Will water cure the city’s financial conundrum? | In Our Opinion | March 5
March 5, 2010 · 11:19 AM
It’s very hush-hush, of course, but Kitsap Public Utility District and representatives of the city are currently discussing the possibility of the Poulsbo-based municipal corporation buying the city’s water system. Water is the primary focus since that’s where KPUD’s expertise lies, but it’s possible that the sewer system could be included in the deal.
With that in mind, think utilities when you hear talk in City Hall about the city’s workforce and responsibilities being downsized to fit the future economic realities of a city with a tax revenue base that doesn’t have the luxury of being fueled by industry or big-box retail stores. You take away those two utilities, and funding for about one-sixth of the workforce goes with them.
It’s no secret that fees collected from water utility ratepayers have helped keep the city afloat during the last 18 months, when more than $3 million has been “borrowed” from the fund to keep the treatment plant project alive and the general fund from turning a dark red. One could argue that those 2,300 or so ratepayers who dutifully paid their bloated fees each month were instrumental in building a city that had burgeoned to more than 150 full-time employees before it all came tumbling down.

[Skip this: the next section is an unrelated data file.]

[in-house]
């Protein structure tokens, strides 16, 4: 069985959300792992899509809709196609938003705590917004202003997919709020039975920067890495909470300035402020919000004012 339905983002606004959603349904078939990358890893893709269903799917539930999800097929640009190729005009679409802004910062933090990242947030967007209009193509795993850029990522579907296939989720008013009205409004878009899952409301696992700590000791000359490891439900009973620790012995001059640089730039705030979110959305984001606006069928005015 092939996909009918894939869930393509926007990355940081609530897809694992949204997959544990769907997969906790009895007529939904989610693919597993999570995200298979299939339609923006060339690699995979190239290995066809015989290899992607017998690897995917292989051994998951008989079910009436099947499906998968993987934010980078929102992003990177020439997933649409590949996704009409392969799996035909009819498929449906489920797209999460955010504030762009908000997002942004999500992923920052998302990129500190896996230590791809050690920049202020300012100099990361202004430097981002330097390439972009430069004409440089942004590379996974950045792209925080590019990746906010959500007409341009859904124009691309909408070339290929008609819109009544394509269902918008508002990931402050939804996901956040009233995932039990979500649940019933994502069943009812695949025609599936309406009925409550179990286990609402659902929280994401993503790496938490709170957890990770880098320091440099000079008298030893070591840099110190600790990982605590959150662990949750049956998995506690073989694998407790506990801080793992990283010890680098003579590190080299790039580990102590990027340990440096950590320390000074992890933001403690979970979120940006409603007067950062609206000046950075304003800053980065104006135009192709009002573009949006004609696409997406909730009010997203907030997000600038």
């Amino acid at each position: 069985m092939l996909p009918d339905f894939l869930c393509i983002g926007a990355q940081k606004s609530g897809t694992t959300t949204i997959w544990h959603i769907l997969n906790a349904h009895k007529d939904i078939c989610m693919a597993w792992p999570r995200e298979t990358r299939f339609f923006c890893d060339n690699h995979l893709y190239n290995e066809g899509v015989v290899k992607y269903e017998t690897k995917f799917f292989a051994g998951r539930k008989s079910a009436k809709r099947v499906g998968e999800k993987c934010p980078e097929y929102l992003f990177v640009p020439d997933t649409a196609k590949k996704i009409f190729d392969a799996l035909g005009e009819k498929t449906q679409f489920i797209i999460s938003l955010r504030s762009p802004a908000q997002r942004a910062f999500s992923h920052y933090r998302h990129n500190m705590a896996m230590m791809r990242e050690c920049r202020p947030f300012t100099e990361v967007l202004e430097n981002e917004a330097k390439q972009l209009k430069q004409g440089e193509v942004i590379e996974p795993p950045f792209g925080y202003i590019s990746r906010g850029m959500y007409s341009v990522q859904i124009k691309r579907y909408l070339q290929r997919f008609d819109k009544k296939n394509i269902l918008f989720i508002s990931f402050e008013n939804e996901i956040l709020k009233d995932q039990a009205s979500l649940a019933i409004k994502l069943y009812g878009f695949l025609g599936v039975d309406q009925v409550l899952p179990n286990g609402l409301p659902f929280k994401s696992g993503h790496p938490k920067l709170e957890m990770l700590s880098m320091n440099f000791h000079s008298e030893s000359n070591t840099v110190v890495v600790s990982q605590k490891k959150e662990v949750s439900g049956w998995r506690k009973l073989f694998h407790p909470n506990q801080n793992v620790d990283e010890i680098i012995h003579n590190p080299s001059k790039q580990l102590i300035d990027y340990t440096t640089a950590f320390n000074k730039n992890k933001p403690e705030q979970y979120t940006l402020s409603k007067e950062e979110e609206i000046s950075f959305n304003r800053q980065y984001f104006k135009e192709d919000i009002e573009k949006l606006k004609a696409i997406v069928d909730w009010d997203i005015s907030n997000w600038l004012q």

There’s a good chance that increased efficiency and much lower fees would be part of the deal if KPUD became the island’s water and sewer operator. The district already owns 56 water systems – including the one operating in north Bainbridge – in the county with more than 40 years of experience in the industry. This seems to be a no-brainer.
The following paragraph can be found on KPUD’s Web site.
“KPUD began providing utility service as a water system manager in the 1970s through the assumption of several small, privately owned water systems and municipal water districts. In many cases, these systems suffered from lack of money, substandard design and installation, and poor operation, prior to the District’s involvement.”
At least part of that last sentence sounds familiar, doesn’t it?